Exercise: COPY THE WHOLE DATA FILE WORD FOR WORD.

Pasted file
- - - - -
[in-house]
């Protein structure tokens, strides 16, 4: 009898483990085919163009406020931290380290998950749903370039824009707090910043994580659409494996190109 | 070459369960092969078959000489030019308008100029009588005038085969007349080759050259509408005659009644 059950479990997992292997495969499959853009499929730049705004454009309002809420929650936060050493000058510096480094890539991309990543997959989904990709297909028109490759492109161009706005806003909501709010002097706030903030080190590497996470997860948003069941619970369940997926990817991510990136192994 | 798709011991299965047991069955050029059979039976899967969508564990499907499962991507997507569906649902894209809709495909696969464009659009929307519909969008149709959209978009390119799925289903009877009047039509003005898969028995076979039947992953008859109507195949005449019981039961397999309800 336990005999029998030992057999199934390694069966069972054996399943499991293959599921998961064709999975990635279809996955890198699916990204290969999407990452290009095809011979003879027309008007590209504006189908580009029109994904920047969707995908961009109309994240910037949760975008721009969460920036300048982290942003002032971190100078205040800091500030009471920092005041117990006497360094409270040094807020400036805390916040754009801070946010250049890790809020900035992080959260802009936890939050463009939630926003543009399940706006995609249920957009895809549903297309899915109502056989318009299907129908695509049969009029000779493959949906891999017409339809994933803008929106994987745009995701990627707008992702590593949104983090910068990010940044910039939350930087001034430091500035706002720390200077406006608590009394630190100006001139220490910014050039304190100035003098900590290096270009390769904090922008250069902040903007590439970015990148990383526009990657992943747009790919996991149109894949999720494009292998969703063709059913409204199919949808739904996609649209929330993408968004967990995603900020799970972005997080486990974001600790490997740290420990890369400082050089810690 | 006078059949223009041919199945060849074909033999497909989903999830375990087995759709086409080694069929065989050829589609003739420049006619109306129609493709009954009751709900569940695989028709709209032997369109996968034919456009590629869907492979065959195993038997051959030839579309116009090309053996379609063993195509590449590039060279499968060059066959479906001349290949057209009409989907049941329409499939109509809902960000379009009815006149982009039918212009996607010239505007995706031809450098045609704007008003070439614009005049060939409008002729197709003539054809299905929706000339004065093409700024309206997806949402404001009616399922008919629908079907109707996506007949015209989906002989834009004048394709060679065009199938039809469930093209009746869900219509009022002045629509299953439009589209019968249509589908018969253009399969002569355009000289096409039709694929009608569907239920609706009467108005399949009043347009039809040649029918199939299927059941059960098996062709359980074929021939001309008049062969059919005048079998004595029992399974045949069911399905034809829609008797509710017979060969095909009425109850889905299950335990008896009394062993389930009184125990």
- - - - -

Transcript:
[in-house]
């Protein structure tokens, strides 16, 4: 009898483990085919163009406020931290380290998950749903370039824009707090910043994580659409494996190109 | 070459369960092969078959000489030019308008100029009588005038085969007349080759050259509408005659009644 059950479990997992292997495969499959853009499929730049705004454009309002809420929650936060050493000058510096480094890539991309990543997959989904990709297909028109490759492109161009706005806003909501709010002097706030903030080190590497996470997860948003069941619970369940997926990817991510990136192994 | 798709011991299965047991069955050029059979039976899967969508564990499907499962991507997507569906649902894209809709495909696969464009659009929307519909969008149709959209978009390119799925289903009877009047039509003005898969028995076979039947992953008859109507195949005449019981039961397999309800 336990005999029998030992057999199934390694069966069972054996399943499991293959599921998961064709999975990635279809996955890198699916990204290969999407990452290009095809011979003879027309008007590209504006189908580009029109994904920047969707995908961009109309994240910037949760975008721009969460920036300048982290942003002032971190100078205040800091500030009471920092005041117990006497360094409270040094807020400036805390916040754009801070946010250049890790809020900035992080959260802009936890939050463009939630926003543009399940706006995609249920957009895809549903297309899915109502056989318009299907129908695509049969009029000779493959949906891999017409339809994933803008929106994987745009995701990627707008992702590593949104983090910068990010940044910039939350930087001034430091500035706002720390200077406006608590009394630190100006001139220490910014050039304190100035003098900590290096270009390769904090922008250069902040903007590439970015990148990383526009990657992943747009790919996991149109894949999720494009292998969703063709059913409204199919949808739904996609649209929330993408968004967990995603900020799970972005997080486990974001600790490997740290420990890369400082050089810690 | 006078059949223009041919199945060849074909033999497909989903999830375990087995759709086409080694069929065989050829589609003739420049006619109306129609493709009954009751709900569940695989028709709209032997369109996968034919456009590629869907492979065959195993038997051959030839579309116009090309053996379609063993195509590449590039060279499968060059066959479906001349290949057209009409989907049941329409499939109509809902960000379009009815006149982009039918212009996607010239505007995706031809450098045609704007008003070439614009005049060939409008002729197709003539054809299905929706000339004065093409700024309206997806949402404001009616399922008919629908079907109707996506007949015209989906002989834009004048394709060679065009199938039809469930093209009746869900219509009022002045629509299953439009589209019968249509589908018969253009399969002569355009000289096409039709694929009608569907239920609706009467108005399949009043347009039809040649029918199939299927059941059960098996062709359980074929021939001309008049062969059919005048079998004595029992399974045949069911399905034809829609008797509710017979060969095909009425109850889905299950335990008896009394062993389930009184125990």